paring to move by gradual approaches on Richmond. Keep me advised of your movements, and, if practicable, precede your troops, that we may confer and arrange for simultaneous attack.
I am, with, great respect, your obedient servant,
R. E. LEE,
Dabb's House, Va., June 11, 1862.
Honorable GEORGE W. RANDOLPH,
Secretary of War, Richmond, Va.:
SIR: It is very desirable and important that the acquisition of troops to the command of Major General T. J. Jackson should be kept secret. With this view I have the honor to request that you will use your influence with the Richmond newspapers to prevent any mention of the same in the public prints.
I am, most respectfully, your obedient servant,
R. E. LEE,
Dabb's Farm, Va., June 11, 1862.
Brigadier General J. E. B. STUART,
GENERAL: Your are desired to make a secret movement to the rear of the enemy, now posted on Chickahominy, with a view of gaining intelligence of his operations, communications, &c.; of driving in his foraging parties, and securing such grain, cattle, &c., for ourselves as you can make arrangements to have driven in. Another object is to destroy his wagon trains, said to be daily passing from the Piping Tree road to his camp on the Chickahominy. The utmost vigilance on your part will be necessary to prevent any surprise to yourself, and the greatest caution must be practiced in keeping well in your front and flanks reliable scouts to give you information.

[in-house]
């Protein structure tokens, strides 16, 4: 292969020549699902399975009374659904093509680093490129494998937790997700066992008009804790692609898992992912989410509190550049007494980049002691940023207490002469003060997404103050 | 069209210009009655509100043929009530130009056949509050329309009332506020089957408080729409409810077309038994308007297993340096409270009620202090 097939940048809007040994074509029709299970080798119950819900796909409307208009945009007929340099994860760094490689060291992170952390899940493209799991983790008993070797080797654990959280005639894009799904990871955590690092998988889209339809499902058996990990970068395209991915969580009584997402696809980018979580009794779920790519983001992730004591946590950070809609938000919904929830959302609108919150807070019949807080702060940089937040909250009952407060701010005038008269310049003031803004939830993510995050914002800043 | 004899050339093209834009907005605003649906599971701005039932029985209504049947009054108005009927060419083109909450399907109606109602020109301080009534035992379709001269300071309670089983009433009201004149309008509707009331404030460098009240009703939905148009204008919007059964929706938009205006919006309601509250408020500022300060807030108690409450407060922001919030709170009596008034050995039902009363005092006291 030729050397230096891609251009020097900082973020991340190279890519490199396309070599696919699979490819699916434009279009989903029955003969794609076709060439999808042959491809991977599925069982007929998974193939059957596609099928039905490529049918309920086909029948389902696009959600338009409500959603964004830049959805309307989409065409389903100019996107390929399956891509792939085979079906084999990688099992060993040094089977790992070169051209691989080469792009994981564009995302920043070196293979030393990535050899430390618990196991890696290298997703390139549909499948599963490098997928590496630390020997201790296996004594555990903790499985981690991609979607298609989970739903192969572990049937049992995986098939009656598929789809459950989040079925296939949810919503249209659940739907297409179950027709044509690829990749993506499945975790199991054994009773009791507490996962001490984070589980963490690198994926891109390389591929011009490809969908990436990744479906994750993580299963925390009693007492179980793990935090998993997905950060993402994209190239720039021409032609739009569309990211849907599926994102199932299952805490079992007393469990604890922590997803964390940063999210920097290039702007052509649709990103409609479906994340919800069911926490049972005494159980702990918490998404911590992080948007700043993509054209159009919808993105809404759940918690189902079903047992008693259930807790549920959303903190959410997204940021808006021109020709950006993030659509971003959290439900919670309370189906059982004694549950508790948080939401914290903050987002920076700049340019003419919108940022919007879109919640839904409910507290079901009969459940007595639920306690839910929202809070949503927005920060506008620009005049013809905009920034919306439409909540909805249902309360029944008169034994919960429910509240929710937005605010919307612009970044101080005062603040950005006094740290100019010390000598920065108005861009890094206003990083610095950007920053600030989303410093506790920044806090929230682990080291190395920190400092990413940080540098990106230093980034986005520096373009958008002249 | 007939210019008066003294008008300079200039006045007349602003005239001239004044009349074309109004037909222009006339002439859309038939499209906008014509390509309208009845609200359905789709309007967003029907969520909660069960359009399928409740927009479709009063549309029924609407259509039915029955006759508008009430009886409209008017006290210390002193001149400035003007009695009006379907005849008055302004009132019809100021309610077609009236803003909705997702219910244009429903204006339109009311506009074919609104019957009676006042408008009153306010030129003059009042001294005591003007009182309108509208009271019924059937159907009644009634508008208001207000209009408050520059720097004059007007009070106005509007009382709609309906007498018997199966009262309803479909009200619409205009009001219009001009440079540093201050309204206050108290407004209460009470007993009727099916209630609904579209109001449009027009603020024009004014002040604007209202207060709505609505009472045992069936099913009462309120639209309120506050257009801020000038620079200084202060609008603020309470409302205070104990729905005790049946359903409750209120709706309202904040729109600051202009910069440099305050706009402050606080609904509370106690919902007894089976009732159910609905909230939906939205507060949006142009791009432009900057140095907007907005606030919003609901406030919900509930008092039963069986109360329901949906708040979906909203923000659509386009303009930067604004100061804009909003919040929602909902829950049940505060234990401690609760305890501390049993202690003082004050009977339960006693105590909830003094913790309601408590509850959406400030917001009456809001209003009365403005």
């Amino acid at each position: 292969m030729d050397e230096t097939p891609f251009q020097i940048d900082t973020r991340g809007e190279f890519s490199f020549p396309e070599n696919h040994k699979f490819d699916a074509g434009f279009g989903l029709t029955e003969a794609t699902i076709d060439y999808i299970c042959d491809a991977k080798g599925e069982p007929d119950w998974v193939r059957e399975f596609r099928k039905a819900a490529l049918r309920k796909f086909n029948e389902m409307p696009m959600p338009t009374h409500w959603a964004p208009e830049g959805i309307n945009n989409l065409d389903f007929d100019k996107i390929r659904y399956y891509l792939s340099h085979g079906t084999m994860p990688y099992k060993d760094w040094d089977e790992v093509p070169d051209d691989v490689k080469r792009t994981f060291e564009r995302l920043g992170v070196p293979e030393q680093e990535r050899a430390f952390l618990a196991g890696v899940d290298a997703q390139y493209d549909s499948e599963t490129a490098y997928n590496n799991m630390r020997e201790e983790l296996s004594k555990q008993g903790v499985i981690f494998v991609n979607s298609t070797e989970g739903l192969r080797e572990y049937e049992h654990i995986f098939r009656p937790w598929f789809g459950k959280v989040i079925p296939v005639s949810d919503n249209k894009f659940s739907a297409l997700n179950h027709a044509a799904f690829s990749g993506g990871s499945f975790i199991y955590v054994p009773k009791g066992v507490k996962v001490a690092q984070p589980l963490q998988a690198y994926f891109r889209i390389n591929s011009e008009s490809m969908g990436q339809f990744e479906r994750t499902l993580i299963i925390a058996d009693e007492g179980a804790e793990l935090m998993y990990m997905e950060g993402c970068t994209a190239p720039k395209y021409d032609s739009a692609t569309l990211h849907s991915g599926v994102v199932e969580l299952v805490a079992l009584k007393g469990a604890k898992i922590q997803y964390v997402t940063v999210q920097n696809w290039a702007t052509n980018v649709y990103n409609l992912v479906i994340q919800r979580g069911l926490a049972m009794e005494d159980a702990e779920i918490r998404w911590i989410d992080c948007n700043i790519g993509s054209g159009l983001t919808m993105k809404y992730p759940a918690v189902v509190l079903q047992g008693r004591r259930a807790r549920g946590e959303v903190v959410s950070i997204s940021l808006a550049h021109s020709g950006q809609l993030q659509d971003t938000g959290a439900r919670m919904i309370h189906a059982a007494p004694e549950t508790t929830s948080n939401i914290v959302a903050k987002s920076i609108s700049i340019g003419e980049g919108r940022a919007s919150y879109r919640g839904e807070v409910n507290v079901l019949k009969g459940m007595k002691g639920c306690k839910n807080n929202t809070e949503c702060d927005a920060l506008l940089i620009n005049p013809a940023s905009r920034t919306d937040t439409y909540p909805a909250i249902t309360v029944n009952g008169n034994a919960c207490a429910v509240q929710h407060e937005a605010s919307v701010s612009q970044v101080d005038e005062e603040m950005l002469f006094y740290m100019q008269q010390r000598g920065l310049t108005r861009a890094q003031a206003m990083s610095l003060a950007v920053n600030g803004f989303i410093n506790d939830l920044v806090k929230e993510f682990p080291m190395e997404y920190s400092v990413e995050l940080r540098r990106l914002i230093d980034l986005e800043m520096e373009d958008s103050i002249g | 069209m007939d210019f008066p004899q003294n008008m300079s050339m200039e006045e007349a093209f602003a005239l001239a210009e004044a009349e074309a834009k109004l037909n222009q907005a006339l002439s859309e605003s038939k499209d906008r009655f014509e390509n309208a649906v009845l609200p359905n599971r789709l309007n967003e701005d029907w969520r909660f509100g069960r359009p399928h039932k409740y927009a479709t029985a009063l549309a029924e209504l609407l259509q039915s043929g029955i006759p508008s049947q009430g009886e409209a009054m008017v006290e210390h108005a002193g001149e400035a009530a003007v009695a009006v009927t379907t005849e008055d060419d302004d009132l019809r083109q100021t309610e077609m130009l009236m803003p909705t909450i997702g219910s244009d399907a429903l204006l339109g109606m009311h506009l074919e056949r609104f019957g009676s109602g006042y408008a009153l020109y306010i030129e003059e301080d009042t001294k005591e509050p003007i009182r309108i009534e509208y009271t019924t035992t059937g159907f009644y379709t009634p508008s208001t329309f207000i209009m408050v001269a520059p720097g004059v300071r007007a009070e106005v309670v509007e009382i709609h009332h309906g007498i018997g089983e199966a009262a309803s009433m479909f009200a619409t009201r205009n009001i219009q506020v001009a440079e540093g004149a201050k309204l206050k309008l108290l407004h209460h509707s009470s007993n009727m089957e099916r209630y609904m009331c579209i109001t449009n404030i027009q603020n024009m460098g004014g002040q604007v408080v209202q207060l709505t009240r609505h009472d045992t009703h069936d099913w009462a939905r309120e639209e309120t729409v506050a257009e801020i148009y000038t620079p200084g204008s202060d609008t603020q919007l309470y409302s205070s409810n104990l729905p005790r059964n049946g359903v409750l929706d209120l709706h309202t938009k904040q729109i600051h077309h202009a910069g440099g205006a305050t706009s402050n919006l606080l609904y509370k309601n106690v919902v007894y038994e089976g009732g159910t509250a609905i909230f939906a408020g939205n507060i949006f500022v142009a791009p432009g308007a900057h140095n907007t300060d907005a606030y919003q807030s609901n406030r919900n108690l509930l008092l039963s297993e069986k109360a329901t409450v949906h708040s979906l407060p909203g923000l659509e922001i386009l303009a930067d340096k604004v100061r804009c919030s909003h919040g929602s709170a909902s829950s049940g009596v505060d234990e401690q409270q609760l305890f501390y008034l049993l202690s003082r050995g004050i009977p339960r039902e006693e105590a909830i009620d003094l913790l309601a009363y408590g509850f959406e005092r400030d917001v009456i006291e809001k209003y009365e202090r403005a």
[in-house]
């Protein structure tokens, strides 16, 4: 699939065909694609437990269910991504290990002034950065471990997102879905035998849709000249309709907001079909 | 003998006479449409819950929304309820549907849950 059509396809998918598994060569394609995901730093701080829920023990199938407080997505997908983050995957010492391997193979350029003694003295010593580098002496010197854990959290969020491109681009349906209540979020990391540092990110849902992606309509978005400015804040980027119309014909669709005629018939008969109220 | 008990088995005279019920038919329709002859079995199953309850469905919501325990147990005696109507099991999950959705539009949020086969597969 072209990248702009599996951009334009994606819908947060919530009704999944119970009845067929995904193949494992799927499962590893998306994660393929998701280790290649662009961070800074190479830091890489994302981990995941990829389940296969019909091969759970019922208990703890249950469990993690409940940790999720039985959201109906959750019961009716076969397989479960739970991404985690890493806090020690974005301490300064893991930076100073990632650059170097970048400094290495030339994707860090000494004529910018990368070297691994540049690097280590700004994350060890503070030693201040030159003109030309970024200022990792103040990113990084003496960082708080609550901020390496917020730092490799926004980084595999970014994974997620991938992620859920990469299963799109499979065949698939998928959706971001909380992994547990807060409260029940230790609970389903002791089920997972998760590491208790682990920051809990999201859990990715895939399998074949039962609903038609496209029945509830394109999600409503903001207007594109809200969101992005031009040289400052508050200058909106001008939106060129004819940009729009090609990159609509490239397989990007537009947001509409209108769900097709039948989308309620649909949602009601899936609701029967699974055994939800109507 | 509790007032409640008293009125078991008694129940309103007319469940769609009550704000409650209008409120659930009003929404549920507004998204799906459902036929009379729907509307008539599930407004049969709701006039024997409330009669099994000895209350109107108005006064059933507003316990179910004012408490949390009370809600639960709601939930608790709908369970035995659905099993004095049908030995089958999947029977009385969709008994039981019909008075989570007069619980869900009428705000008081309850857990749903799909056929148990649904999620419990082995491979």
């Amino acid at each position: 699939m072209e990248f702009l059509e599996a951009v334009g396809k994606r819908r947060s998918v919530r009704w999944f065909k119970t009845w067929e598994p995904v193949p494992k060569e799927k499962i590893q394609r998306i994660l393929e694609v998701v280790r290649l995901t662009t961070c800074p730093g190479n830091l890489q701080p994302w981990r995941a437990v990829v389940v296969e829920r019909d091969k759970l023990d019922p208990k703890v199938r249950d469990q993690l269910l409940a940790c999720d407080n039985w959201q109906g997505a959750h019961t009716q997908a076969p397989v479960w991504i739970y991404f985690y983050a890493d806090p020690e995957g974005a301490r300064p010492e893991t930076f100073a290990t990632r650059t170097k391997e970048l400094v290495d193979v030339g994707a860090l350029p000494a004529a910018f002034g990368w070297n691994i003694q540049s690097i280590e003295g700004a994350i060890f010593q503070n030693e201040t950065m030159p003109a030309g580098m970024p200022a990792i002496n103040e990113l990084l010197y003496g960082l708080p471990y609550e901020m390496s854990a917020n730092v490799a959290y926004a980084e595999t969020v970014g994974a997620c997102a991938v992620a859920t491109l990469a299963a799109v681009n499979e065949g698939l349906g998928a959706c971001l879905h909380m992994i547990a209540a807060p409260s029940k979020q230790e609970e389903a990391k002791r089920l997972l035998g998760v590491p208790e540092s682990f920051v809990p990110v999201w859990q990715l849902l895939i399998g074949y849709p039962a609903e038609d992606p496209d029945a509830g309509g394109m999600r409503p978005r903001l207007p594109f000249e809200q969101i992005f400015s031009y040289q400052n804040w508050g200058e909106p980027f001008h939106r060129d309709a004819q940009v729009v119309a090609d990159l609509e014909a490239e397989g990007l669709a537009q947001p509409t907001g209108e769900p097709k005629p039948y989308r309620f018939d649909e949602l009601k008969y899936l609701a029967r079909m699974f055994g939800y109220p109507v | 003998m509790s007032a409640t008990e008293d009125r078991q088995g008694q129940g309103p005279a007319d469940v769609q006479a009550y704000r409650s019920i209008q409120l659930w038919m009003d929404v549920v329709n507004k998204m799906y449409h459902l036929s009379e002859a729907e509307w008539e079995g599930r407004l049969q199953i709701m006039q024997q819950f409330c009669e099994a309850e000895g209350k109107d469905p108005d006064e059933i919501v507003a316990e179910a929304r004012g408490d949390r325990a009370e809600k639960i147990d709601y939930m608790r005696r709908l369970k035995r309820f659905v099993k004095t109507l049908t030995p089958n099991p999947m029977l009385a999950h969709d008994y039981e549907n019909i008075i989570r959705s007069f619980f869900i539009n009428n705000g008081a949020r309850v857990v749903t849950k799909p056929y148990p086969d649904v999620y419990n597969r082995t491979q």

You will return as son as the object of your expedition is accomplished, and you must bear constantly in mind, while endeavoring to execute the general purpose of your mission, not to hazard unnecessarily your command or to attempt what you judgment may not approve; but be content to accomplish all the good you can without feeling it necessary to obtain all that might be desired.
I recommend that you only take such men and horses as can stand the expedition, and that you take every means in your power to save and cherish those you do take. You must leave sufficient cavalry here for the service of this army, and remember that one of the chief objects of your expedition is to gain intelligence for the guidance of future operations.
Information received last evening, the points of which I sent you, lead me to infer that there is a stronger force on the enemy's right than was previously reported. A large body of infantry, as well as cavalry, was reported near the Central Railroad. Should you find upon investigation that the enemy is moving to his right, or is so strongly posted as to render your expedition inopportune-as its success, in my